There are a lot of opportunities for people in IEEE, the only condition is to be active. Therefore my advice is that if you get involved in some activities, be involved 100%. Otherwise you’re losing your time.
We do the same in our research, if we decide to write some of the proposals, this proposal needs to be perfect; otherwise we won’t be successful.

Mariusz represents Warsaw University of Technology in the Enhance alliance of European universities (pictured are the university authorities of ETH – Switzerland, TU Berlin – Germany, RWT Aachen – Germany, Delft University – Netherlands, NTNU- Norway, Chalmers University – Sweden, Politecnico di Milano – Italy, Universitat Politècnica de València – Spain, Gdansk University of Technology – Poland).


Of course, it is also important to combine your involvement in IES with a full dedication in your research. Because, we cannot only be IEEE volunteers, we also have our daily work to do.

The second important thing to be aware of, is that we are nothing alone.
My teacher Professor Marian P. Kazmierkowski, said many years ago that there are three skills needed to be successful: First, you need the languages, second, the ability to learn – even alone if necessary, and third, collaboration. We can only succeed if we collaborate with others instead of working alone in the lab.

Without this international collaboration with many researchers with many labs, I would be in a completely different place.
Thanks to those collaborations, I had the opportunity to learn the best from each university, from each person. And maybe I’m not as good in implementing as they are, but I did my best to learn from them.

Doctor Tulp’s Anatomy Lesson – Painting by Rembrandt
Doctor Malinowski’s electronics Lesson – Artwork by IEEE Student Branch of Warsaw University of Technology

My third advice to the young generation is to observe around you, especially the people. Not observe only Tik Tok and other platforms! You can learn much more from the people, from their behaviour, or from how they are working, how they are organized, how they are responsible.

ITeN team: Let’s switch to a more personal question, what do you do when you are not at work?

I like hiking in the mountains. Here in Poland there are mountains called Tatra, that form a natural border with Slovakia. I almost went through all the Polish side, and now I’m doing the same in Slovakia.
And I like very much to travel around the world and see different countries.

Mariusz with his daughter Zofia on Poland’s highest peak (Rysy, 2500m) after a ten-hour trek


One of my hobbies is the history of electro technique.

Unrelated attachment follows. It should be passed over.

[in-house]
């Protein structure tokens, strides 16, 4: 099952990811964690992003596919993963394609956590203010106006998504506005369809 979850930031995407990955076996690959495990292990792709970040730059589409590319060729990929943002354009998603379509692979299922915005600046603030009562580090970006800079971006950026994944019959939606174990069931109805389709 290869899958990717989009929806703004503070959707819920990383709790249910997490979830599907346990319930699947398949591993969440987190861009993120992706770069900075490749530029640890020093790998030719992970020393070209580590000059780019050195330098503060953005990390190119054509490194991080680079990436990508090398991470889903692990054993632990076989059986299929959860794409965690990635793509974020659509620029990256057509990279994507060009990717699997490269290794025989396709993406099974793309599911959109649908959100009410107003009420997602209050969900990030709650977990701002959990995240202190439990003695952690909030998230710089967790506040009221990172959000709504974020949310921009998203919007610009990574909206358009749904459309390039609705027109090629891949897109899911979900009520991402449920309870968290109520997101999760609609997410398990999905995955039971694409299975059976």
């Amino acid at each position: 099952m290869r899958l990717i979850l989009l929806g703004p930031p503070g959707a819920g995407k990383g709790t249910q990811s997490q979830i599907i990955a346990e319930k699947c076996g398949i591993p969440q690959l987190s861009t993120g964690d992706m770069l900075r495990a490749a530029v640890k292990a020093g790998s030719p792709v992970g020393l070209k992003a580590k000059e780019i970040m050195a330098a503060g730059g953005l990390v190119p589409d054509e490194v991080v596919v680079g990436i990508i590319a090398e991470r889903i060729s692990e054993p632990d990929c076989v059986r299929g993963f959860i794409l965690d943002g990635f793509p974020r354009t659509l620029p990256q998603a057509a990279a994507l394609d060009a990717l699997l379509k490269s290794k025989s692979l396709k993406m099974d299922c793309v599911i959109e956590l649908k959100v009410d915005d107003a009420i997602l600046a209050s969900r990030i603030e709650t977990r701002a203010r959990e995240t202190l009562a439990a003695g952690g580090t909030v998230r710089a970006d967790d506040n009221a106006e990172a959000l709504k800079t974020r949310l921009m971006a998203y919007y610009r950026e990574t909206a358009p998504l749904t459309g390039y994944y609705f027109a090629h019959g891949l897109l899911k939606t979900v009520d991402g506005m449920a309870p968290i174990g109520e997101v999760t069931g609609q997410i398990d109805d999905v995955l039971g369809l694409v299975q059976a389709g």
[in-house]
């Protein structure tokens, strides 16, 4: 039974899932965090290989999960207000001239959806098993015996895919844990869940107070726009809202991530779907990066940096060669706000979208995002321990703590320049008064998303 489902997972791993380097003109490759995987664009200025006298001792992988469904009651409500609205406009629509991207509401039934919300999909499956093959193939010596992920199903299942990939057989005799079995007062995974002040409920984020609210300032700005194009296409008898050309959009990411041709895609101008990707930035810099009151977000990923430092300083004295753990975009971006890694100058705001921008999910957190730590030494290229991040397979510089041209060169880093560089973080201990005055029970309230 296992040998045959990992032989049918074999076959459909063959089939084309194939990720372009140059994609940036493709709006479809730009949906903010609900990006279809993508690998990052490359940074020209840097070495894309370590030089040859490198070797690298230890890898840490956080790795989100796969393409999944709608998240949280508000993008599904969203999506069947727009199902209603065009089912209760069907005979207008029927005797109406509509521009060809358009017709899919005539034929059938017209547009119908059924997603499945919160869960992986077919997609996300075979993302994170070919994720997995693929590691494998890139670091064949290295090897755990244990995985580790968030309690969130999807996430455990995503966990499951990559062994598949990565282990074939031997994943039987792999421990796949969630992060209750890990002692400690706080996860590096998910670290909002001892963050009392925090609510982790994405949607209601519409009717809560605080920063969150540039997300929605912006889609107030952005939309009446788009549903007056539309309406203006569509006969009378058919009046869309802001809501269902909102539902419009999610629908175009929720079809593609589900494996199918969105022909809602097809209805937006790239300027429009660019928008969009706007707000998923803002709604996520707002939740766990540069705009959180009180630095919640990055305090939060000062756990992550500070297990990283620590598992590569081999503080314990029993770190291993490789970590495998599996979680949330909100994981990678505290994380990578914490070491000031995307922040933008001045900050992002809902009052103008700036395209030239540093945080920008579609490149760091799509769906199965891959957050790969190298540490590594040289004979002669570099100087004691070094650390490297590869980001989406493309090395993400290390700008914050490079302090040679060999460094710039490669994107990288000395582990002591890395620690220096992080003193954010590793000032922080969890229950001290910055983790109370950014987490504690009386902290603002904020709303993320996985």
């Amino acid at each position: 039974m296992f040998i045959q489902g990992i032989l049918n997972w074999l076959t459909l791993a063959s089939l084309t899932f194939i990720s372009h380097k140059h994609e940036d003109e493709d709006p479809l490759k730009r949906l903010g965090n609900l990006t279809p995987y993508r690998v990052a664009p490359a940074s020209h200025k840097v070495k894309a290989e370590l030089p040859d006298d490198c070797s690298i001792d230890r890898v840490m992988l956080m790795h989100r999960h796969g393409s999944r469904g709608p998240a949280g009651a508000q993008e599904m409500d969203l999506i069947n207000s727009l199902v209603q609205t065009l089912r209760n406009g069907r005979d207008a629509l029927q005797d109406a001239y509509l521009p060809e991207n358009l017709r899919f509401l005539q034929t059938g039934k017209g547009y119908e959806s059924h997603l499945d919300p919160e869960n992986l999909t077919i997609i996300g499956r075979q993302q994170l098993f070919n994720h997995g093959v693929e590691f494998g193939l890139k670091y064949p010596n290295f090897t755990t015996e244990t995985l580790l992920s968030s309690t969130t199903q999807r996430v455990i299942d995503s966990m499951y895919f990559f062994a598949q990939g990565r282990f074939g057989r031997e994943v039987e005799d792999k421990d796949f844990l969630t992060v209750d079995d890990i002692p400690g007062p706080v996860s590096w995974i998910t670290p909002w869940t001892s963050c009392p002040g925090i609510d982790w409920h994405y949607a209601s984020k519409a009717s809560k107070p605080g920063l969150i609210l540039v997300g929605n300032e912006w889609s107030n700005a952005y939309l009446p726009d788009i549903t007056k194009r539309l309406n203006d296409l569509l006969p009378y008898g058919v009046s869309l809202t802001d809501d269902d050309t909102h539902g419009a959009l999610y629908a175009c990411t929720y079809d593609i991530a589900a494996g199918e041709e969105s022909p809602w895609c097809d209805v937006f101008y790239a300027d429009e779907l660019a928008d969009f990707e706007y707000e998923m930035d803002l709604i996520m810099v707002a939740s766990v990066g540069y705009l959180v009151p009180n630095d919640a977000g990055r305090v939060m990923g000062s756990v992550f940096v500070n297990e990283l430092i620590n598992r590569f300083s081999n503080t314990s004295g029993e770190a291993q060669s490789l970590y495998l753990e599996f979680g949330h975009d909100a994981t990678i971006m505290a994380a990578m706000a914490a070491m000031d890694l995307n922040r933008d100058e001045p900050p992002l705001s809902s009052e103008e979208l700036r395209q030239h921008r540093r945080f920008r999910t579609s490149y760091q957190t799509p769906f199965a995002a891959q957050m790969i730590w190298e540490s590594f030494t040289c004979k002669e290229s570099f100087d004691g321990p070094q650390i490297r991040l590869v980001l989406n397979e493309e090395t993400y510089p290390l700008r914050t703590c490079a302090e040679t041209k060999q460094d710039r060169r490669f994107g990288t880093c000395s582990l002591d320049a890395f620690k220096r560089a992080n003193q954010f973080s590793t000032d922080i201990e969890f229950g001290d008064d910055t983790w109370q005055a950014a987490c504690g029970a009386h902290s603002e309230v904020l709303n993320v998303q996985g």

In 2017, together with a colleague, we organized a historical exhibition at Elektrownia Museum in Radom, about the first power plant in Poland. What is now a Modern Art museum was originally the building where the first power plant in Poland was built. The exhibition was very successful, a lot of people visited this place. (Report of the exhibition: – 27min – in Polish)
It took us two years to prepare this historical exhibition. We found some over 100-year-old electrical artifacts to present. I read the documentation, and I built an exact original size replica of the switchboard, using the original elements of this power station.

Mariusz built an exact original size replica of the switchboard, using the original elements of the first power plant in Poland.


In Poland we have two IEEE milestones. And because of my hobby in history of electro techniques, I was involved in organizing both the IEEE milestones in 2014 and 2019.

The first milestone was for the three Polish mathematicians who broke the Enigma code during the Second World War. It was a significant achievement in science. Specialists said that their work made the war at least one year shorter. This milestone is very close to my university.

The second milestone I organized was for the Czochralski Process. In 1916, Prof. Jan Czochralski invented a method of crystal growth used to obtain single crystals of semiconductors, metals, salts, and synthetic gemstones. The Czochralski process enabled development of electronic semiconductor devices and modern electronics. My university, the Warsaw University of Technology was where he developed his process further. All the silicon crystals produced today are still based on his method.

But note that history of electro technique is only my hobby… My research is based on more modern things!

ITeN team: We would like to thank Prof. Mariusz Malinowski for sharing his experience and sense of humor with us.
Stay tuned, we will soon interview other IES officers…